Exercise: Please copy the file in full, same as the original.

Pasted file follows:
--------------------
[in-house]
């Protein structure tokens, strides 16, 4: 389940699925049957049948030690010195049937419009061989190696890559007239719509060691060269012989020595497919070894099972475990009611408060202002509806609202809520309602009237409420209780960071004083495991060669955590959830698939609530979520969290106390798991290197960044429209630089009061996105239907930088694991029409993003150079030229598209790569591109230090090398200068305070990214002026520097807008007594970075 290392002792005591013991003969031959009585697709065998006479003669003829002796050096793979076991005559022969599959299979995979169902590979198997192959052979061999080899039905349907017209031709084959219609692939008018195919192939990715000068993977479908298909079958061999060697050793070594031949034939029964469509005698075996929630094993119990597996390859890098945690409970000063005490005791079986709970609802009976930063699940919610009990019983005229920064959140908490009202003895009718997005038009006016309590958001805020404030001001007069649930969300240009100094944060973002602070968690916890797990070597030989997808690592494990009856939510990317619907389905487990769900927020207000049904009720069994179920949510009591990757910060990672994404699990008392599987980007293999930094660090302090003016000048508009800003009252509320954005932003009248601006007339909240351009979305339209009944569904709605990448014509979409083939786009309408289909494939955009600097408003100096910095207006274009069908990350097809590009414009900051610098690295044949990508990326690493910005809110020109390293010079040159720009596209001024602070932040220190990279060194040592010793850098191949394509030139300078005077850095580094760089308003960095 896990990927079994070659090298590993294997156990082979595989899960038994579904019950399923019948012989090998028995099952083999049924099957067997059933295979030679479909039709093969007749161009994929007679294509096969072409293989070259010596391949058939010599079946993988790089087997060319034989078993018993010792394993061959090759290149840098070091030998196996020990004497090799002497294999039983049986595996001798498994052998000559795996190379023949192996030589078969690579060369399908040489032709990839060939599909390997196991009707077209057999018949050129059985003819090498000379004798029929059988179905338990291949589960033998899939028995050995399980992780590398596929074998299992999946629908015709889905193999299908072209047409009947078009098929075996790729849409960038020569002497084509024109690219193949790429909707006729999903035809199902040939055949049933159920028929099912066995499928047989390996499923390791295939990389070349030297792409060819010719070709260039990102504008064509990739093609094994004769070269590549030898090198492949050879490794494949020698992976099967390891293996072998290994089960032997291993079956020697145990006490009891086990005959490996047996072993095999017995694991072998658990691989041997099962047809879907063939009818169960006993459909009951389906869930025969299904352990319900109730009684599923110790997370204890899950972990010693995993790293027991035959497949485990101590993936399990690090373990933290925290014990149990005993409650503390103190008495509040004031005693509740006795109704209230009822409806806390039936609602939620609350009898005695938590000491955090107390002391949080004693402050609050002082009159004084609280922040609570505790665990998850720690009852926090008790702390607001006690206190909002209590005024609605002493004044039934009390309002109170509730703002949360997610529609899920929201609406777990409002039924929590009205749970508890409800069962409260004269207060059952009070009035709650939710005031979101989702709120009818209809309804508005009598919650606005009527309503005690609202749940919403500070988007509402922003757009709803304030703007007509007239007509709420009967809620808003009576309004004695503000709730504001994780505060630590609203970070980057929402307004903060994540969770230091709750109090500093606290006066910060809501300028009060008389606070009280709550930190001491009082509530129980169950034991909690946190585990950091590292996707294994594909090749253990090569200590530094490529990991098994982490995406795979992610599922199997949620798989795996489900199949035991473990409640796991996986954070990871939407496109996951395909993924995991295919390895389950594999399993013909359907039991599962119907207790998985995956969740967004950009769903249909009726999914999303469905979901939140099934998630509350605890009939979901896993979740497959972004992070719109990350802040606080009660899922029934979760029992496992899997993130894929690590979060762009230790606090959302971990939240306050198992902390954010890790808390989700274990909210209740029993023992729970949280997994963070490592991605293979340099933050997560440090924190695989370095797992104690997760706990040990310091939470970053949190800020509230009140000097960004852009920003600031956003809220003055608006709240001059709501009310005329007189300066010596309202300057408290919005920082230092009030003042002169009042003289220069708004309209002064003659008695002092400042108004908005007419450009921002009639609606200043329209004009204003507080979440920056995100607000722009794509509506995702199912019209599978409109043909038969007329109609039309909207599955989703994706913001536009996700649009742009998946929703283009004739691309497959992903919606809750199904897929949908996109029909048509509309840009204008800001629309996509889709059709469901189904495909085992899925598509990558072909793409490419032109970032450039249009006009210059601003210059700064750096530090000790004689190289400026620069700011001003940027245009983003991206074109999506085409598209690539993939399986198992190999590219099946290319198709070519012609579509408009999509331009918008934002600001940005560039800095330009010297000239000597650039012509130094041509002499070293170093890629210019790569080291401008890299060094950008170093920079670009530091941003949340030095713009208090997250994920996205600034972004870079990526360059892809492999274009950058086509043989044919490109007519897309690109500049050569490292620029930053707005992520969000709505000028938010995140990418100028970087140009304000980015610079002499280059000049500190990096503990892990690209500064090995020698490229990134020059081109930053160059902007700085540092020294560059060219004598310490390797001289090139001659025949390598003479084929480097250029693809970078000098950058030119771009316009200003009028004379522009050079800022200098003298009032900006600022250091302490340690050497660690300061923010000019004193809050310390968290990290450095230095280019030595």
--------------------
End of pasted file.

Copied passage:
[in-house]
């Protein structure tokens, strides 16, 4: 389940699925049957049948030690010195049937419009061989190696890559007239719509060691060269012989020595497919070894099972475990009611408060202002509806609202809520309602009237409420209780960071004083495991060669955590959830698939609530979520969290106390798991290197960044429209630089009061996105239907930088694991029409993003150079030229598209790569591109230090090398200068305070990214002026520097807008007594970075 290392002792005591013991003969031959009585697709065998006479003669003829002796050096793979076991005559022969599959299979995979169902590979198997192959052979061999080899039905349907017209031709084959219609692939008018195919192939990715000068993977479908298909079958061999060697050793070594031949034939029964469509005698075996929630094993119990597996390859890098945690409970000063005490005791079986709970609802009976930063699940919610009990019983005229920064959140908490009202003895009718997005038009006016309590958001805020404030001001007069649930969300240009100094944060973002602070968690916890797990070597030989997808690592494990009856939510990317619907389905487990769900927020207000049904009720069994179920949510009591990757910060990672994404699990008392599987980007293999930094660090302090003016000048508009800003009252509320954005932003009248601006007339909240351009979305339209009944569904709605990448014509979409083939786009309408289909494939955009600097408003100096910095207006274009069908990350097809590009414009900051610098690295044949990508990326690493910005809110020109390293010079040159720009596209001024602070932040220190990279060194040592010793850098191949394509030139300078005077850095580094760089308003960095 896990990927079994070659090298590993294997156990082979595989899960038994579904019950399923019948012989090998028995099952083999049924099957067997059933295979030679479909039709093969007749161009994929007679294509096969072409293989070259010596391949058939010599079946993988790089087997060319034989078993018993010792394993061959090759290149840098070091030998196996020990004497090799002497294999039983049986595996001798498994052998000559795996190379023949192996030589078969690579060369399908040489032709990839060939599909390997196991009707077209057999018949050129059985003819090498000379004798029929059988179905338990291949589960033998899939028995050995399980992780590398596929074998299992999946629908015709889905193999299908072209047409009947078009098929075996790729849409960038020569002497084509024109690219193949790429909707006729999903035809199902040939055949049933159920028929099912066995499928047989390996499923390791295939990389070349030297792409060819010719070709260039990102504008064509990739093609094994004769070269590549030898090198492949050879490794494949020698992976099967390891293996072998290994089960032997291993079956020697145990006490009891086990005959490996047996072993095999017995694991072998658990691989041997099962047809879907063939009818169960006993459909009951389906869930025969299904352990319900109730009684599923110790997370204890899950972990010693995993790293027991035959497949485990101590993936399990690090373990933290925290014990149990005993409650503390103190008495509040004031005693509740006795109704209230009822409806806390039936609602939620609350009898005695938590000491955090107390002391949080004693402050609050002082009159004084609280922040609570505790665990998850720690009852926090008790702390607001006690206190909002209590005024609605002493004044039934009390309002109170509730703002949360997610529609899920929201609406777990409002039924929590009205749970508890409800069962409260004269207060059952009070009035709650939710005031979101989702709120009818209809309804508005009598919650606005009527309503005690609202749940919403500070988007509402922003757009709803304030703007007509007239007509709420009967809620808003009576309004004695503000709730504001994780505060630590609203970070980057929402307004903060994540969770230091709750109090500093606290006066910060809501300028009060008389606070009280709550930190001491009082509530129980169950034991909690946190585990950091590292996707294994594909090749253990090569200590530094490529990991098994982490995406795979992610599922199997949620798989795996489900199949035991473990409640796991996986954070990871939407496109996951395909993924995991295919390895389950594999399993013909359907039991599962119907207790998985995956969740967004950009769903249909009726999914999303469905979901939140099934998630509350605890009939979901896993979740497959972004992070719109990350802040606080009660899922029934979760029992496992899997993130894929690590979060762009230790606090959302971990939240306050198992902390954010890790808390989700274990909210209740029993023992729970949280997994963070490592991605293979340099933050997560440090924190695989370095797992104690997760706990040990310091939470970053949190800020509230009140000097960004852009920003600031956003809220003055608006709240001059709501009310005329007189300066010596309202300057408290919005920082230092009030003042002169009042003289220069708004309209002064003659008695002092400042108004908005007419450009921002009639609606200043329209004009204003507080979440920056995100607000722009794509509506995702199912019209599978409109043909038969007329109609039309909207599955989703994706913001536009996700649009742009998946929703283009004739691309497959992903919606809750199904897929949908996109029909048509509309840009204008800001629309996509889709059709469901189904495909085992899925598509990558072909793409490419032109970032450039249009006009210059601003210059700064750096530090000790004689190289400026620069700011001003940027245009983003991206074109999506085409598209690539993939399986198992190999590219099946290319198709070519012609579509408009999509331009918008934002600001940005560039800095330009010297000239000597650039012509130094041509002499070293170093890629210019790569080291401008890299060094950008170093920079670009530091941003949340030095713009208090997250994920996205600034972004870079990526360059892809492999274009950058086509043989044919490109007519897309690109500049050569490292620029930053707005992520969000709505000028938010995140990418100028970087140009304000980015610079002499280059000049500190990096503990892990690209500064090995020698490229990134020059081109930053160059902007700085540092020294560059060219004598310490390797001289090139001659025949390598003479084929480097250029693809970078000098950058030119771009316009200003009028004379522009050079800022200098003298009032900006600022250091302490340690050497660690300061923010000019004193809050310390968290990290450095230095280019030595």